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What Should Educational Materials Include to Instill Confidence in Biosimilars?


A panel of physicians gave advice on how biosimilar educational materials should instill confidence in these medications and which policies may be more harmful than beneficial.

To be effective in improving physician and patient confidence in biosimilars, educational material needs to be readily available, accessible for all types of learners, and distributed regularly, a panel of physicians argued in a recent webinar.

The webinar was presented by the Biologics Prescribers Collaborative and featured 3 physicians who discussed some major hindrances to biosimilar uptake and access and whether currently proposed solutions would succeed.

Building Confidence in Biosimilars

All the panelists pointed to education as a main way to build physician and patient confidence in biosimilars.

Angus Worthing, MD, a rheumatologist at Arthritis and Rheumatism Associates in Wheaton, Maryland, said that the FDA’s efforts to promote patient-friendly information and the existence of the Purple Book, a public list of existing biologics in the United States, are helpful but not enough. He also stated that the Advancing Education on Biosimilars Act of 2020, which passed in the Senate in December 2020, is a great step forward.

In regard to issuing a positive message on biosimilars, David Charles, MD, chairman of the Alliance for Patient Access and a practicing neurologist at Vanderbilt University in Nashville, Tennessee, said that, “patients and clinicians need to hear it over and over and over from multiple sources. So, the idea of having 1 clearinghouse for education is great, but you also want educational materials available in other locations and in different media.”

Charles described how educational material should be provided in different media, including written, video, and auditory formats, to cater to the different ways that people learn.

Dennis Cryer, MD, chief medical officer at CryerHealth and a member of the Global Liver Institute’s board of directors in Washington, DC, argued that educational material should be easy to find and promoted through organizational newsletters and distributed to patients in easy-to-understand written or electronic formats.

“Make sure patients can get them and that they don’t have to go look for them or go to the FDA website and try to navigate that to find what they’re looking for, because that could be a significant barrier,” said Cryer.

Most-Favored Nations

Worthing discussed the Most-Favored Nation Model, a controversial proposal put forth by the Trump administration in its final days that addressed international reference pricing. The policy, blocked in January by a federal judge, was intended to change the way Medicare Part B drugs are reimbursed so that payment is based on the lowest adjusted international sales price instead of a drug’s average sales price.

Although the policy was intended to lower prescription drug prices, Worthing argued that an estimated 9% of Medicare Part B patients would have lost access to coverage for their medications because physicians wouldn’t be able to afford to provide the drugs under the lower reimbursement system.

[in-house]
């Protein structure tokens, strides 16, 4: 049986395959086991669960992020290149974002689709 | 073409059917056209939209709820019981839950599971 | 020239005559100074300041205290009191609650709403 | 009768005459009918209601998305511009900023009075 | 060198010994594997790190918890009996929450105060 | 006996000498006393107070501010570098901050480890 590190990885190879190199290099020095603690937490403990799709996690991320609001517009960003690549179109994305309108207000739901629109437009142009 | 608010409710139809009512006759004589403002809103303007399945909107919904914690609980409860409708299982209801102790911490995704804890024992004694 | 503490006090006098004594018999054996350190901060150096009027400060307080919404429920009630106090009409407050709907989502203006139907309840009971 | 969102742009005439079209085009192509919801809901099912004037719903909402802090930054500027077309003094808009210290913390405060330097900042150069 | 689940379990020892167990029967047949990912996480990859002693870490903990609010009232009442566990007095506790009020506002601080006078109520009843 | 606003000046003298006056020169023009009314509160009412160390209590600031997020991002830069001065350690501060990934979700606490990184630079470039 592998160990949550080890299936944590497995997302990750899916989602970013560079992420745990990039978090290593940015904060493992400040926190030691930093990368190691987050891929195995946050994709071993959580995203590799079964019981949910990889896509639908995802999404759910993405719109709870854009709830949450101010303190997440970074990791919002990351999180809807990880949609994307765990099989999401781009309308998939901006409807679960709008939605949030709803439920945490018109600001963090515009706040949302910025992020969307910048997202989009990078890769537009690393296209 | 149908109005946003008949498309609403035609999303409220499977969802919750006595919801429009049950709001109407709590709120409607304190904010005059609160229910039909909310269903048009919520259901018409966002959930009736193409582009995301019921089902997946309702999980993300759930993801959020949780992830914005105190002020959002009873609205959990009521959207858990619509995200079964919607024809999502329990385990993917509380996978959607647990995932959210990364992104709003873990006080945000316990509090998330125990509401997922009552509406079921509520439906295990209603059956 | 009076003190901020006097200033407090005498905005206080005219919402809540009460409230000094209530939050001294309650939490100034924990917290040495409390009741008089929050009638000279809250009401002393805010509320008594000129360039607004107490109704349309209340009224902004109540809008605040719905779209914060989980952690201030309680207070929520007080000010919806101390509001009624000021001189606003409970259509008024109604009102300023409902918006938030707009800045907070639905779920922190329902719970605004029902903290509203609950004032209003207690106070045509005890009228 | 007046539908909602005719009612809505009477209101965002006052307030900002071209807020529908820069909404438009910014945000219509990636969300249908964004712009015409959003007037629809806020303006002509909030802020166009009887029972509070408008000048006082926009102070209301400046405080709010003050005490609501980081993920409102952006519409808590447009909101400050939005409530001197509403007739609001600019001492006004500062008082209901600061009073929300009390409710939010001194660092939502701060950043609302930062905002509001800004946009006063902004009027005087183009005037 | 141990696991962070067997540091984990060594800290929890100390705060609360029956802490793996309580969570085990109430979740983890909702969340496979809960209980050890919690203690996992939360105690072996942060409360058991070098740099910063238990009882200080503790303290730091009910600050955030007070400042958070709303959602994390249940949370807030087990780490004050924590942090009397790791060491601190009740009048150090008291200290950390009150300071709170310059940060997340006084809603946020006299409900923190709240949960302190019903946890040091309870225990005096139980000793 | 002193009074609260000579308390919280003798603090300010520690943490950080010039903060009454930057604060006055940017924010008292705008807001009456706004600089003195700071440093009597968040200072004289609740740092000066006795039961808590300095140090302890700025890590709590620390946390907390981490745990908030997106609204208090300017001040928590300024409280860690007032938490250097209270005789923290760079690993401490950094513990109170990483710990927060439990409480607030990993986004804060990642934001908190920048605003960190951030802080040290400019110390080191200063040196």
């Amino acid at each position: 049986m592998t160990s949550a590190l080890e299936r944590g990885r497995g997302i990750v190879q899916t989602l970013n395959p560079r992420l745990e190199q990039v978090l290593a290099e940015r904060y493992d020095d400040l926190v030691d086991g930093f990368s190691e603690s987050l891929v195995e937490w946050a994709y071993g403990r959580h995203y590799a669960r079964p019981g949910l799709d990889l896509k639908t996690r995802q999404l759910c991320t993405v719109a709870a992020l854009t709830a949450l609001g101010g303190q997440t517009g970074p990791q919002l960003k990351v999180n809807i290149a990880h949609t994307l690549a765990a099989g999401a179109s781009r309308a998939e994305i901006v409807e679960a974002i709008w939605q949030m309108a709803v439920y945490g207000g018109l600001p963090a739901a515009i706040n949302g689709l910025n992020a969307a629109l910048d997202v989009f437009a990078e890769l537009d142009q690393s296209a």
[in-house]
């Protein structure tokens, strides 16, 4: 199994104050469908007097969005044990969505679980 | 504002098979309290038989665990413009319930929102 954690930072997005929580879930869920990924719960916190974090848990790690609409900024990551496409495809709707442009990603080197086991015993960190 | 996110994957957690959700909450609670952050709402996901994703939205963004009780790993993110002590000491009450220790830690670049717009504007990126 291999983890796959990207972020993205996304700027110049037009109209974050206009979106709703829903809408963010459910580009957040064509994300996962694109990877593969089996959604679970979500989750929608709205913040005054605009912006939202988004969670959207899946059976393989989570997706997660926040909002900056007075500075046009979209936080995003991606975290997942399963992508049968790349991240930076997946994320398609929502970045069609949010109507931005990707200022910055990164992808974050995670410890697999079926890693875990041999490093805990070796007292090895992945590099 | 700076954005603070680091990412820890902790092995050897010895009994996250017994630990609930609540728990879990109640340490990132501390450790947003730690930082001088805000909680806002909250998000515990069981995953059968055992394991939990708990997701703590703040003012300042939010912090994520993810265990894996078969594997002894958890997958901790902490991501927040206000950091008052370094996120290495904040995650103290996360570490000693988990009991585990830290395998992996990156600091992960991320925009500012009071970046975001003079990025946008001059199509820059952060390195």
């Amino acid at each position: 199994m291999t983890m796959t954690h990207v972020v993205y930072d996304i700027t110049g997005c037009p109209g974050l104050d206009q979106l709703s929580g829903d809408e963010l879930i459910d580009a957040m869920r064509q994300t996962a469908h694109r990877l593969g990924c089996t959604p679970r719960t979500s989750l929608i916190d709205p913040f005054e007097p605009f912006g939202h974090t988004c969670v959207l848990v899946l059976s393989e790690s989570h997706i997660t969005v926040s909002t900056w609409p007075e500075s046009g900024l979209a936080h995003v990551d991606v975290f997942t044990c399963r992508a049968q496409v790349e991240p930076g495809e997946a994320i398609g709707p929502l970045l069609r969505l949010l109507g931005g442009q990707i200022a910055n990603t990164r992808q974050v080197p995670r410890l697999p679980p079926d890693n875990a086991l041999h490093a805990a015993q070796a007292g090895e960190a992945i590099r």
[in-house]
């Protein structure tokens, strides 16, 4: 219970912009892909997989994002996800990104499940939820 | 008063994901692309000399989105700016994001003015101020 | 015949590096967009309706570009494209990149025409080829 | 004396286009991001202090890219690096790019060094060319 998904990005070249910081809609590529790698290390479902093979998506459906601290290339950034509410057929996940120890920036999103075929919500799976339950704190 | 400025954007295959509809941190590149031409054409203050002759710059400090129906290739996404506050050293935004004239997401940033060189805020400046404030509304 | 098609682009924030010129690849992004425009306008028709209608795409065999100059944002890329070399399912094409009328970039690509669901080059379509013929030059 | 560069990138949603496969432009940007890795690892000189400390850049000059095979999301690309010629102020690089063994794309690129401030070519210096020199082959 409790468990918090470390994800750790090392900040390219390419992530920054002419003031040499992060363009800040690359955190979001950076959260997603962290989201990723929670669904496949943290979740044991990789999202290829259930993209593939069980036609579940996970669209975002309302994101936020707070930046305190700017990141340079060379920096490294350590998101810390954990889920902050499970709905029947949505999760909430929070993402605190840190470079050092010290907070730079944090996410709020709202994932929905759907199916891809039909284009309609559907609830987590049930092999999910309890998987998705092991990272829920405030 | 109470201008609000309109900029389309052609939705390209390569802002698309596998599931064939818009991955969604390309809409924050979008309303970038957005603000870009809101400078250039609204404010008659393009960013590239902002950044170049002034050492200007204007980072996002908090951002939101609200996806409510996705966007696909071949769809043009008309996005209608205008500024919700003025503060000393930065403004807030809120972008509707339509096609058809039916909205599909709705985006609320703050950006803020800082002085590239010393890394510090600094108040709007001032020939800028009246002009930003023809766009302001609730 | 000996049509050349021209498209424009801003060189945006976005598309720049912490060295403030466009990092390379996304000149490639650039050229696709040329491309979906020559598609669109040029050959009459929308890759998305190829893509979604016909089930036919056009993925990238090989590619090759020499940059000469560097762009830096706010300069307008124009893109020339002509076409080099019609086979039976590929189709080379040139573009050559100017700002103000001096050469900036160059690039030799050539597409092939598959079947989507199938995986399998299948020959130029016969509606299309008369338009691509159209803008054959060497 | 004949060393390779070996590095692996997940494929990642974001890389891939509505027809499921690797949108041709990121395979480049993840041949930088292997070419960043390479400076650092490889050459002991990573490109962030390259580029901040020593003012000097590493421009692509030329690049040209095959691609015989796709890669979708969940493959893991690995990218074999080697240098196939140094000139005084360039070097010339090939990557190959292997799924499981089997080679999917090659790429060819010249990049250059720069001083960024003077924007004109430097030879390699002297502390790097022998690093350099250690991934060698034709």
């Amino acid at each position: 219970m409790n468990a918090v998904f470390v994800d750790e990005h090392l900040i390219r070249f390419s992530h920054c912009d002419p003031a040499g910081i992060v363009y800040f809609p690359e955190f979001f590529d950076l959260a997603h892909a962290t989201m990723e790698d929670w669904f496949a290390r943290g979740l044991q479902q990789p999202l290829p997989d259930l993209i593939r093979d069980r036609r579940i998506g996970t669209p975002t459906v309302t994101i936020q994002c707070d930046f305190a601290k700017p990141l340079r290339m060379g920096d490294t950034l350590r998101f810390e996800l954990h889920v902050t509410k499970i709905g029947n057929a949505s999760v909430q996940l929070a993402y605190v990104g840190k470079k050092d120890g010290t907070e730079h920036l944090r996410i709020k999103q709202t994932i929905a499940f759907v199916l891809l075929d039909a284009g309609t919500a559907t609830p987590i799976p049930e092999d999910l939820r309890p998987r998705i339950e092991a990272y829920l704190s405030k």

Additionally, the policy would’ve gone into effect during the COVID-19 pandemic and expired after 7 years, potentially preventing many elderly patients with chronic conditions from having access to disease managing medications. “This is just the worst time to be doing anything like that,” said Worthing.

Worthing also said that he was surprised that the proposal was introduced with so little preliminary discussion. There was no time for a proper preview or for health care systems to comment. The lack of a comment period, he argued, was problematic because that left it up to the courts to stop the program from being implemented and provide a review phase.

ICER Value Assessments

Another topic of controversy among panelists was the Institute for Clinical and Economic Review (ICER) value assessments, which are reports aimed at assessing the savings value of drugs based on clinical trial data. The data focusses on quality-adjusted life years gained by a patient while taking a drug. However, the appropriateness of this assessment is debatable.

Charles argued that despite ICER’s good intentions to address rising health care costs, some physicians have concerns about the organization’s methodology. Clinical trial data are typically intentionally narrow and include small patient populations, making them less representative of a drug’s value in a real-world setting.

Additionally, Charles states that “it really makes no sense” for ICER to issue a value to a drug before receiving FDA approval because no physicians have had an opportunity to prescribe them yet.

“If, as some assert, the methods that ICER is employing have flaws and those results are then used by payers to restrict patient access to new and innovative therapies, that’s where I as a clinician really have a problem with that. I want, and my patients want, access to more therapies—not restrictions placed by insurance companies or other [entities].”

Cryer elaborated, saying that the perspective of patients, in addition to physicians’, should be taken into consideration when assessing a drug’s value because they are the people who are going to be most affected.

He added that assessing drug value before the FDA has approved any indications is flawed because, at that time, no one knows how a drug will be used and what kind of patients will use it.

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